Teaching elephants how to dance – Fronteer introduces the Coalition Toolkit
How might we…? This is the question we always ask. Why not ask the same question to ourselves? How might we make a real impact as a consulting firm? The world has changed and will see some deep and lasting changes. Is it possible for us to structurally contribute to some positive movements? What would that entail?
Form Clever Coalitions for Impact
Our answer usually is co-creation (whatever the question is). This time we offer something else: coalitions. We strongly believe we need coalitions to tackle today’s challenges. No company can solve everything by itself. Real big issues can only be solved by collaboration along the value chain – including all stakeholders. This is why one of our three recommendations in the ‘Era of Coalitions’ is: ‘Form Clever Coalitions for Impact’. Please read James Veenhoff’s update to learn more. In this post, I will discuss our recently developed multi-step process to form a strong coalition: the Coalition Toolkit.
Our Coalition Toolkit
We bundled our approach to forming alliances in the ‘Coalition Toolkit’. It is based on 10+ projects we did recently. From reforestation to shortening food chains, from biogas to biodiversity, we learned the ropes when it comes to structural collaboration between organisations. To be totally honest: not everything went well. We learned it the hard way. We were optimistic at the outset, but we became more aware of the potential pitfalls after several coalition projects. It ain’t easy, but it can be done. This is how. Below I will discuss two types of coalitions and present you three steps in the coalition process. I will end with some tips. In the Fronteer approach to coalitions, we will guide you through these steps, support you in decision making, setting goals, recruiting partners and participants, co-creating concepts, managing communication, and most of all keeping the energy flowing!
Two types of coalitions
Firstly, you have to make a decision Directive or Collective? Am I on a journey, where I need others to join? Or do I have a strong urge to change something and do I want to do this together with others? Mostly we see that our clients aim for type 2. More people, more impact; share the purpose, share the work. They feel they need to start a movement, something big, something where they need others.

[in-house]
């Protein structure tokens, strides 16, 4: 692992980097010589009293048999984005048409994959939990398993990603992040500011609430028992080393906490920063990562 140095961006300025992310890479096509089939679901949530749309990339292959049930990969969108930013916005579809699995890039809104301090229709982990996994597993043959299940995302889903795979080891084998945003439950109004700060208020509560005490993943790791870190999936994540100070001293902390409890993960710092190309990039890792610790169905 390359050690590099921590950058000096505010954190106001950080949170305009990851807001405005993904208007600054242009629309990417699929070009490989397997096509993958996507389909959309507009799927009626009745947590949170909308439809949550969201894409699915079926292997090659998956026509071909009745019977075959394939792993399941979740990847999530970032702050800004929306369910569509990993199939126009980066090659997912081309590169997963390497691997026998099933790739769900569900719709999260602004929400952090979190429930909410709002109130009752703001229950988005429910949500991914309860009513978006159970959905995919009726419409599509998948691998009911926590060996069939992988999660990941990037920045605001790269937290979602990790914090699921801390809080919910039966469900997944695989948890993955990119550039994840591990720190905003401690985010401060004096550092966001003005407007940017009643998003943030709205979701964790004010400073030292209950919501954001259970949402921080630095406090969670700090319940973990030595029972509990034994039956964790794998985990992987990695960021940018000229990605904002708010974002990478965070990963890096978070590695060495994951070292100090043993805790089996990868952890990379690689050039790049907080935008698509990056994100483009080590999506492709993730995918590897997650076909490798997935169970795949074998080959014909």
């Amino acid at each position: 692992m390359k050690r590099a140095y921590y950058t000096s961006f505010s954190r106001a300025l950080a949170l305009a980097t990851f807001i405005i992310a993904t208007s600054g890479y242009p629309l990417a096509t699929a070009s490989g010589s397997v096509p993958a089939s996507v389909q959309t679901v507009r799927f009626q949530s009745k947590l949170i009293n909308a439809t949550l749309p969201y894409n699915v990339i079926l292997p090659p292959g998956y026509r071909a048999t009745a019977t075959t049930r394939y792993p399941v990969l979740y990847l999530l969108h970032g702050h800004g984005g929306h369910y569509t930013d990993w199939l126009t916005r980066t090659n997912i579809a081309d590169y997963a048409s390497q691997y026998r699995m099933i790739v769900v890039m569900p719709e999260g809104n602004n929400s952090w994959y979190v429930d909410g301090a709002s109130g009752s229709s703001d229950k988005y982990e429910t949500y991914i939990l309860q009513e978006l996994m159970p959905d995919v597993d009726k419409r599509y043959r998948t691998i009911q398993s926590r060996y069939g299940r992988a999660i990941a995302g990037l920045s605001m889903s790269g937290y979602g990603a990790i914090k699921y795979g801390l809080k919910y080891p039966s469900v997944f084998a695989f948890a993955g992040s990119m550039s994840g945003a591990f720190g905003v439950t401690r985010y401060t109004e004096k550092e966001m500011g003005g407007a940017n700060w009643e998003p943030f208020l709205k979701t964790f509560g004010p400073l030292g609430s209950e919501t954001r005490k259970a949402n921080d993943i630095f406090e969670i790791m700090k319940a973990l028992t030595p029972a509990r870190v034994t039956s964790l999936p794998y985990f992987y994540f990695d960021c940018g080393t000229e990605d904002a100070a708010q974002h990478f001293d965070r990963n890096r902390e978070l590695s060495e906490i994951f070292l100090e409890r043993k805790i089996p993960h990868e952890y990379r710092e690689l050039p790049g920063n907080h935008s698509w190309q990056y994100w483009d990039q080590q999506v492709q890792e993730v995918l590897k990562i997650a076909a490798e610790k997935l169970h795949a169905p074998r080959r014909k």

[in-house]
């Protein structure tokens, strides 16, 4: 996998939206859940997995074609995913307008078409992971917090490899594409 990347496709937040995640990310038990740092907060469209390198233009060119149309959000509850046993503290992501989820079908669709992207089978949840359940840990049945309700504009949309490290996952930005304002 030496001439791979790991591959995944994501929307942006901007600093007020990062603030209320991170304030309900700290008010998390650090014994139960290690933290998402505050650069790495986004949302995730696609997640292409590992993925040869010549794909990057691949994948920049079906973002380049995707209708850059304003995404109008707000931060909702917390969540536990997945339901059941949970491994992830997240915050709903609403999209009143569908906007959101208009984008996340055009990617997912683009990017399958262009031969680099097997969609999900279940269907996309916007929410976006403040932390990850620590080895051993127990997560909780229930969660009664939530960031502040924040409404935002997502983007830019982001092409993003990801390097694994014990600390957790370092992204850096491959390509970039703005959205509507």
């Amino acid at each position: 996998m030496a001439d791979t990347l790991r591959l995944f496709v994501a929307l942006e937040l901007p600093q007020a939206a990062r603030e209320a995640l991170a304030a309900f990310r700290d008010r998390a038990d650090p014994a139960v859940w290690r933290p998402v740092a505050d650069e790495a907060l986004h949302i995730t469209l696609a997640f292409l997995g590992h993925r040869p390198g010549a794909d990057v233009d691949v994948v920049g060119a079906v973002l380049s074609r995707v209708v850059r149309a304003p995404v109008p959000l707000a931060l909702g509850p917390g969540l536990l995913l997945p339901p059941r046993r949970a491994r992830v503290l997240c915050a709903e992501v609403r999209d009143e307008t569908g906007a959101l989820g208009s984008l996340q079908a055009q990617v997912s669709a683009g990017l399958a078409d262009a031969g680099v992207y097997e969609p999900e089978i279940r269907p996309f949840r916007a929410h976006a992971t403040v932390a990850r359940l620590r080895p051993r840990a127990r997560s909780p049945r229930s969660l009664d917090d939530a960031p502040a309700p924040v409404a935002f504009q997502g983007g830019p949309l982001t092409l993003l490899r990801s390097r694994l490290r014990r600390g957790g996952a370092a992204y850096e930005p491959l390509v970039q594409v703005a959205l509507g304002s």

Type 1 – Directive
In a directive coalition, one actor has an outspoken ambition that it wants to realise in reconsideration with others taking a directing role in an established arena of stakeholders.
Type 2 – Collective
In a collective coalition, actors are partners in a newly created arena of complementary shareholders, each with something to give and gain in a jointly shaped ambition. Secondly, you have to design a process that builds a team for a shared goal, ready to invest in concrete projects. Simple? No. Doable. Yes!
A successful coalition in three steps
Phase 00 – Foundation
The phase when all the groundwork is done. From finding the right partners (core coalition and extended coalition) to determining the common goal: everything is covered. Challenges lie in creating a shared purpose and ownership, finding clear benefits for everyone, and being open about obstacles.
Key Success Factor: It is essential to ask about the commitment of the core coalition. With which people and resources do you participate in phases 01 and 02?
Timing: 2-4 months
Phase 01 – Design
Now all the fun can begin. How might we…? We co-create the future together with the core coalition, the extended coalition, and other experts. Tricky parts here are formulating clear projects, the communication to all participants involved, and creating ownership.
Key Success Factor: Finding the right balance between vision development and delivering concrete concepts/projects – making it tangible.
Timing: 2-4 months
Phase 02 – Venturing
After these first two hopeful steps, the real hard work begins. A team sets out to search for the final proposition; the beginning of a new business model. The hard part: getting people and resources, being able to get the ball rolling, and finding the business model.
Key Success Factor: The venture should have freedom and funding. It must be able to stand on its own two feet to be successful.
Timing: 6-24 months
Last words of advice
Thirdly, some advice from the Fronteer when you feel like getting this off the ground.
Have a really clear coalition structure and process and clear mandates (without being too formal at the start).
Select your core team partners wisely (use a checklist to review them).
Form a basis of trust between participants (invest in the relationship).
Run a smooth, efficient, and inspiring process (allow for flexibility as well).
Set clear and explicit roles and contributions per coalition partner (including who is leading the coalition..).
And lastly, one more tip:
Be very clear about why we are here together (do not get tired of stating the obvious!)